In the spring of 2013, the Hofstra University Athletic Policy Committee, of which the author is a member, convened to receive a report from Rachel Peel-MacAndrew, Associate Dean of Advising, regarding the academic needs of student-athletes. During this meeting, the author asked if any attempt had been made to reach out to the Axinn Library for academic support. No attempt had been made. This initiated months of conversations between Peel-MacAndrew and the author, resulting in a proposal to leverage Hofstra University's recently constructed study hall facility, The Fried Center for Student-Athlete Development, into a true academic support area. This involved designating the author as the library liaison to the Athletic Department and embedding him inside the Fried Center to perform reference services four hours per week from October to December and February to May. The Fried Center houses 12 computers, a laser printer, a projector, a small classroom/conference room, and provides access to the campus Wi-Fi. In addition to the technology, Peel-MacAndrew and Michelle Spartorella, Assistant Dean of Academic Advising at Hofstra, maintain offices within the Fried Center. These academic advisors are responsible for continuously monitoring the grades of the student-athletes. Having these technologies in place and ready access to academic advisors makes the Fried Center an ideal location for expansion of library services. Since the addition of a reference librarian, Peel-MacAndrew has also added tutors from Hofstra University's Writing Center, the Math Department, and the Science Department.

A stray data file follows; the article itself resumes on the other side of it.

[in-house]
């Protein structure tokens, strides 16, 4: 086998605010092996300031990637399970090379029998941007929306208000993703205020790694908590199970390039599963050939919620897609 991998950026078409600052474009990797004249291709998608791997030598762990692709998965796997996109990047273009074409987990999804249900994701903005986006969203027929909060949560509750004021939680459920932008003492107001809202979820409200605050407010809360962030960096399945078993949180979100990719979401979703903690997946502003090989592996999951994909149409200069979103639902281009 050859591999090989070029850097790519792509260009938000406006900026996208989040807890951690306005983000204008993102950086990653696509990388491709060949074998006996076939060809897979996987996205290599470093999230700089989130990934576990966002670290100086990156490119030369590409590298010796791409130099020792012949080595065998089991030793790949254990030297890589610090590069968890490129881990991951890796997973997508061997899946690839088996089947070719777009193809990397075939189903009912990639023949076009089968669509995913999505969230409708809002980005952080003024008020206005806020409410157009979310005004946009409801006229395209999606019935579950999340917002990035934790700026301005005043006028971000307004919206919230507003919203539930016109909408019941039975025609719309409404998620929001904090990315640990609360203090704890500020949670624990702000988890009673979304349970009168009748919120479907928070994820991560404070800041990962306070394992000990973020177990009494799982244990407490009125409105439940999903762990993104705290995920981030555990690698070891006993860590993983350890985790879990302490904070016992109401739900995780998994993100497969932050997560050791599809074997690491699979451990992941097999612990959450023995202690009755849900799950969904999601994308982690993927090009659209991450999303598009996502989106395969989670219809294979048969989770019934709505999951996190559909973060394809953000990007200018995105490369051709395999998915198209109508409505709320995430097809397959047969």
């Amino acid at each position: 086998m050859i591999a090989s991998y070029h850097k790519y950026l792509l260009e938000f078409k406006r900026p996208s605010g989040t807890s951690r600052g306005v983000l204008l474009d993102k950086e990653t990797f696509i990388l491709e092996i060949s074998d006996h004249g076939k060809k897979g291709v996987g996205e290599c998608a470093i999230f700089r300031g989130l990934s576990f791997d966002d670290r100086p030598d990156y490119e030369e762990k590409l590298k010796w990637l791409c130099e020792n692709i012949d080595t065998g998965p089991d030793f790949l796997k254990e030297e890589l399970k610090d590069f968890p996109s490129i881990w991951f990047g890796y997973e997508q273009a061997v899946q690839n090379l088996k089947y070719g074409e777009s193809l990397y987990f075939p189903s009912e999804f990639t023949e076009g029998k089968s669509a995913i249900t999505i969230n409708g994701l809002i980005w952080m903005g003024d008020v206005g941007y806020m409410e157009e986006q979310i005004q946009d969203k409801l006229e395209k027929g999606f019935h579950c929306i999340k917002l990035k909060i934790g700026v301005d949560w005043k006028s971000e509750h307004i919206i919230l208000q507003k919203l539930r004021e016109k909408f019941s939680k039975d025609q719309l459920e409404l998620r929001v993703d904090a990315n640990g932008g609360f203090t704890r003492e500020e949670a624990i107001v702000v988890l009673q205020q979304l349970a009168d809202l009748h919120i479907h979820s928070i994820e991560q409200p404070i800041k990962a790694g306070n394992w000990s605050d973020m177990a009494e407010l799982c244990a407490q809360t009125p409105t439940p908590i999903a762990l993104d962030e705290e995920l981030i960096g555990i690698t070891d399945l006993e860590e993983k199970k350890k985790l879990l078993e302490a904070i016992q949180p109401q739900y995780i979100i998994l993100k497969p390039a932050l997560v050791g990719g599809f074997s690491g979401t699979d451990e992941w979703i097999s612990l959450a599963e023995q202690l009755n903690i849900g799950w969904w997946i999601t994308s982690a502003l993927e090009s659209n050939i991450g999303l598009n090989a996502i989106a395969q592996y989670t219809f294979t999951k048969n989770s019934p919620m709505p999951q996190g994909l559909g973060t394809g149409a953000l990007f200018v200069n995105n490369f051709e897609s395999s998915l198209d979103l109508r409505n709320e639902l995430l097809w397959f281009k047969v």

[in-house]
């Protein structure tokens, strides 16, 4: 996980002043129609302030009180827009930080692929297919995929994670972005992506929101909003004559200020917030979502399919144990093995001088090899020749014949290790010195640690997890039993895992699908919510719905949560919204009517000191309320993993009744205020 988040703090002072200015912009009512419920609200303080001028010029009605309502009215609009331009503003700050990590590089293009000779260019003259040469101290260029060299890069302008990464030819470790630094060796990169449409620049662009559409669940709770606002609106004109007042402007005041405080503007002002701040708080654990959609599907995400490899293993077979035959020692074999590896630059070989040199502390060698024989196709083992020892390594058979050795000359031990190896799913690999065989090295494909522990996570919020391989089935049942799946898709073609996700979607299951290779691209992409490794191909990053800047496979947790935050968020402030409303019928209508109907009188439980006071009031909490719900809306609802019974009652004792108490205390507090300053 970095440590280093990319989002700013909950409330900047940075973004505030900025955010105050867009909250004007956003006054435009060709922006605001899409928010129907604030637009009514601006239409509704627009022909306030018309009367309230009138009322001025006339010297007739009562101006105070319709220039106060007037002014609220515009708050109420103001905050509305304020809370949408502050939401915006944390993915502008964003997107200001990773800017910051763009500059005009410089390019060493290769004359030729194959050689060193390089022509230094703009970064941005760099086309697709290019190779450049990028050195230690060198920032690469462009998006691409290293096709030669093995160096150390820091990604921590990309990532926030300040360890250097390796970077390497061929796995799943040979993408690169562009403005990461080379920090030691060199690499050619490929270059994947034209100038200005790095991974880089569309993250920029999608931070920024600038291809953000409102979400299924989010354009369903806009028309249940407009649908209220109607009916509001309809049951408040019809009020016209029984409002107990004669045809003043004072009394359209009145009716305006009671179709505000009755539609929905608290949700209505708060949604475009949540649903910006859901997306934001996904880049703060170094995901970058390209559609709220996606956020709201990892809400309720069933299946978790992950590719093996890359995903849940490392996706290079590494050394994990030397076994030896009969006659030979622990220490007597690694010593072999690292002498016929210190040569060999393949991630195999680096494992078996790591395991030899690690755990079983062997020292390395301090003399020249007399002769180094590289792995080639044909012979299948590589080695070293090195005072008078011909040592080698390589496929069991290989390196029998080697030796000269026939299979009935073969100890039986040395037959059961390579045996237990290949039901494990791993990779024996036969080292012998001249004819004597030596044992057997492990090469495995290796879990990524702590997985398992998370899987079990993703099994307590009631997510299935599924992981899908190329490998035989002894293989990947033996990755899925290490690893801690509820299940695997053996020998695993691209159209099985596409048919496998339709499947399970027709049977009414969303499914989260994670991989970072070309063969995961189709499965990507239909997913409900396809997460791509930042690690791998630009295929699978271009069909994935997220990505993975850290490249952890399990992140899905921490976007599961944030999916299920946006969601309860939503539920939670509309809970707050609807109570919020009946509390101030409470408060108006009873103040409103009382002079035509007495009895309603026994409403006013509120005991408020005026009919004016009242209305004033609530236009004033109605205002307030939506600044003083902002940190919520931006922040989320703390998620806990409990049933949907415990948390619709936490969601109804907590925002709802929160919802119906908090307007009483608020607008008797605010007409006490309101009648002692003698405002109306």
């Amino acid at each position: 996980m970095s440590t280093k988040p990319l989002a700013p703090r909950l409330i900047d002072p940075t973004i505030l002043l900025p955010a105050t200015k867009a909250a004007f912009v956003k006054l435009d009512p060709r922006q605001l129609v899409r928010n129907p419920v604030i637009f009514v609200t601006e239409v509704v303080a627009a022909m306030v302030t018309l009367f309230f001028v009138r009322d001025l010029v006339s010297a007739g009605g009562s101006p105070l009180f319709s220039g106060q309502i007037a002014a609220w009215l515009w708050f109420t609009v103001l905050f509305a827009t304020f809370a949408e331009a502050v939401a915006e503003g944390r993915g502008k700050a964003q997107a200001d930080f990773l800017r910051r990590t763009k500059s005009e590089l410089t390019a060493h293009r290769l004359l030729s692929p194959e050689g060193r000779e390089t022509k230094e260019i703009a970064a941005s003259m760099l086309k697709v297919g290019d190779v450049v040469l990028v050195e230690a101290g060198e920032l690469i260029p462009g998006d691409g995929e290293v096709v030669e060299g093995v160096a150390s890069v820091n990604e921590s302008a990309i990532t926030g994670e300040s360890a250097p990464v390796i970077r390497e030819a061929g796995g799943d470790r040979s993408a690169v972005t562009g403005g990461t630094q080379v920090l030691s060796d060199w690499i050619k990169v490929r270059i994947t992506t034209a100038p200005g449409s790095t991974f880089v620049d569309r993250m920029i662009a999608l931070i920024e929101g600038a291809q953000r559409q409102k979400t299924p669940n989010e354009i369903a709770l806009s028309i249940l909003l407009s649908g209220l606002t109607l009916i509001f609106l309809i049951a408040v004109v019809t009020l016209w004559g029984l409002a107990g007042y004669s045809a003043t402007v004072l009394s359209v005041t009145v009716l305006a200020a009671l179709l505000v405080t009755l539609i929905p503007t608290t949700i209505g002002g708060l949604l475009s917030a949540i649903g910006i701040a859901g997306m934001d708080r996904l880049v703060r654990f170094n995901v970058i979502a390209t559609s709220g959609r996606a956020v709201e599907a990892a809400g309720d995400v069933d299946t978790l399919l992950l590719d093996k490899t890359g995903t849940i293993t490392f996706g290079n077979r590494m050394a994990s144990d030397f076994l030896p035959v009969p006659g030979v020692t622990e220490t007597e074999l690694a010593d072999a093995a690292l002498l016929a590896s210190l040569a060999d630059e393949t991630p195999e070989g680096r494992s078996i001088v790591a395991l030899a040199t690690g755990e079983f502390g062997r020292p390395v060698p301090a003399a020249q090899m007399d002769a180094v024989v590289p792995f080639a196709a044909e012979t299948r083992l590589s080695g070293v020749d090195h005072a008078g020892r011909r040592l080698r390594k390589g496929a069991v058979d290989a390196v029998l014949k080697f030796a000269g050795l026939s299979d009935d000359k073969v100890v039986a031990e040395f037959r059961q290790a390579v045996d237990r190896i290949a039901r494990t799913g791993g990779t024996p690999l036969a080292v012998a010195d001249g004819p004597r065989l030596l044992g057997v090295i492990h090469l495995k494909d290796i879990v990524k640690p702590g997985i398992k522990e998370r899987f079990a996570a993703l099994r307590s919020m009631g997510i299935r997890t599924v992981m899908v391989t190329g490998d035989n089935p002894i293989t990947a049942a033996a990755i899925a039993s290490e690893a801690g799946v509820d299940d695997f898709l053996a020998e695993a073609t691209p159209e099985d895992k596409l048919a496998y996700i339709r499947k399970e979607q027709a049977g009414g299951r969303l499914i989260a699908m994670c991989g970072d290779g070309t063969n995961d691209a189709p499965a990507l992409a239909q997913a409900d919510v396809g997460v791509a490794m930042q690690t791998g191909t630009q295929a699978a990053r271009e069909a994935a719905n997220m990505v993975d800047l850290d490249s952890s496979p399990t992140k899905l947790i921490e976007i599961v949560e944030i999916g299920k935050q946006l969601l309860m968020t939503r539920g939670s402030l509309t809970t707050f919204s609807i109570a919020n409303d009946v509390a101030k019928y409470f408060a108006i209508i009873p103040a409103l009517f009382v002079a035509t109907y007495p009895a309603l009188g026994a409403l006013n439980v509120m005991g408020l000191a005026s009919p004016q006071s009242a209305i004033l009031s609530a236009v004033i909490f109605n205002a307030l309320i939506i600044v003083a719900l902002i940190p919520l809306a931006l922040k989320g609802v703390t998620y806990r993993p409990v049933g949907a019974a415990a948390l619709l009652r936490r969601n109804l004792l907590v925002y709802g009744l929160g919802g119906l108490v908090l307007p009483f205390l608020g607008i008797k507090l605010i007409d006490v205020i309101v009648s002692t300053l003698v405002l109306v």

The first phase of this initiative was to introduce the author as the library liaison to the athletic department. To this end, a basic library skill workshop was conducted in the Fried Center on 5 March 2014 for 45 freshman student-athletes. This introductory session corresponded with the opening of the reference access point within the Fried Center on Friday mornings from 11am to 1pm and Wednesday evenings from 5pm to 7pm. A formal introduction to the coaches of Hofstra's 17 teams and the Athletic Department administrators took place on May 13th during the Department of Intercollegiate Sports Spring meeting.